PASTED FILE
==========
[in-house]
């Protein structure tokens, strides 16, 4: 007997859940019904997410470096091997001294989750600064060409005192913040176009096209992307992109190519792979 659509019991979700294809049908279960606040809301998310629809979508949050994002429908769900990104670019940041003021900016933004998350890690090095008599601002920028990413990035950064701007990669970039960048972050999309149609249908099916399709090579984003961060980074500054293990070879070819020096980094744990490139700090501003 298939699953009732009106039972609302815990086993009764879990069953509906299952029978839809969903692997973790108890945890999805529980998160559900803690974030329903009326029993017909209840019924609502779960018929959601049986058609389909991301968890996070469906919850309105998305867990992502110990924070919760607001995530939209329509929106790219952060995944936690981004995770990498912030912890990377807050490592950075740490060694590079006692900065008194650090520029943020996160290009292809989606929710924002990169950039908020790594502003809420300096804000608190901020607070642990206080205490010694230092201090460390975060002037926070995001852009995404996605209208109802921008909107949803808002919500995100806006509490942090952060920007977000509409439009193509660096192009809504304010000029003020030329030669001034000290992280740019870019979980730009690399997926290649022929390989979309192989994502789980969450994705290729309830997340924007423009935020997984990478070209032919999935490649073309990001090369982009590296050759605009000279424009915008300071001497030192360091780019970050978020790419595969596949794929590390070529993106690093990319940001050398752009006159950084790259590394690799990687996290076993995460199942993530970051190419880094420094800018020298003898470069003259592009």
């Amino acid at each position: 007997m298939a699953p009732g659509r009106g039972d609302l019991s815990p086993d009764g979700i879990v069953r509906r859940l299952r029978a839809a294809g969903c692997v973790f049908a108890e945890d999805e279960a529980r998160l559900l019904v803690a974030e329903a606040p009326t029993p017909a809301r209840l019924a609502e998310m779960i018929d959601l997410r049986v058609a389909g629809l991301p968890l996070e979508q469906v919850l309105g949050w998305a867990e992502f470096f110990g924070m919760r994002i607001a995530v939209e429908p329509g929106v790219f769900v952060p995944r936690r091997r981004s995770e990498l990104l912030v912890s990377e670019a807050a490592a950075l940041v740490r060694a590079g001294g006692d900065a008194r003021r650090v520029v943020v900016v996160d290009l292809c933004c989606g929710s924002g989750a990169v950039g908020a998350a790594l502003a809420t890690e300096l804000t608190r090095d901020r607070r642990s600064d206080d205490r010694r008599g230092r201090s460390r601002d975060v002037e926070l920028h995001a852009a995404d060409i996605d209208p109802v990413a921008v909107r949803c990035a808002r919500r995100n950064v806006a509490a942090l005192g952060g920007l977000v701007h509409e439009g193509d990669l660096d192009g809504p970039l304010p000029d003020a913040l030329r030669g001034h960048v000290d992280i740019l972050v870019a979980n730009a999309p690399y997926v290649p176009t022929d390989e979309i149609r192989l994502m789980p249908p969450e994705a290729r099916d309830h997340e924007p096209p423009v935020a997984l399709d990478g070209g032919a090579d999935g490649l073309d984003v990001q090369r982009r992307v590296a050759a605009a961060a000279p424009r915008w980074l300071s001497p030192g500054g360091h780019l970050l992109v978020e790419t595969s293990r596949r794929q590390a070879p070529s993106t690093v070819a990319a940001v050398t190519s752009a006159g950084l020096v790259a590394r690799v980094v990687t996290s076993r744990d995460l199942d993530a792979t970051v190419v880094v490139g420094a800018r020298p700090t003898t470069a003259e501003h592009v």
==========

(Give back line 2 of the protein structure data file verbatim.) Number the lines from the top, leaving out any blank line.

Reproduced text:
């Protein structure tokens, strides 16, 4: 007997859940019904997410470096091997001294989750600064060409005192913040176009096209992307992109190519792979 659509019991979700294809049908279960606040809301998310629809979508949050994002429908769900990104670019940041003021900016933004998350890690090095008599601002920028990413990035950064701007990669970039960048972050999309149609249908099916399709090579984003961060980074500054293990070879070819020096980094744990490139700090501003 298939699953009732009106039972609302815990086993009764879990069953509906299952029978839809969903692997973790108890945890999805529980998160559900803690974030329903009326029993017909209840019924609502779960018929959601049986058609389909991301968890996070469906919850309105998305867990992502110990924070919760607001995530939209329509929106790219952060995944936690981004995770990498912030912890990377807050490592950075740490060694590079006692900065008194650090520029943020996160290009292809989606929710924002990169950039908020790594502003809420300096804000608190901020607070642990206080205490010694230092201090460390975060002037926070995001852009995404996605209208109802921008909107949803808002919500995100806006509490942090952060920007977000509409439009193509660096192009809504304010000029003020030329030669001034000290992280740019870019979980730009690399997926290649022929390989979309192989994502789980969450994705290729309830997340924007423009935020997984990478070209032919999935490649073309990001090369982009590296050759605009000279424009915008300071001497030192360091780019970050978020790419595969596949794929590390070529993106690093990319940001050398752009006159950084790259590394690799990687996290076993995460199942993530970051190419880094420094800018020298003898470069003259592009």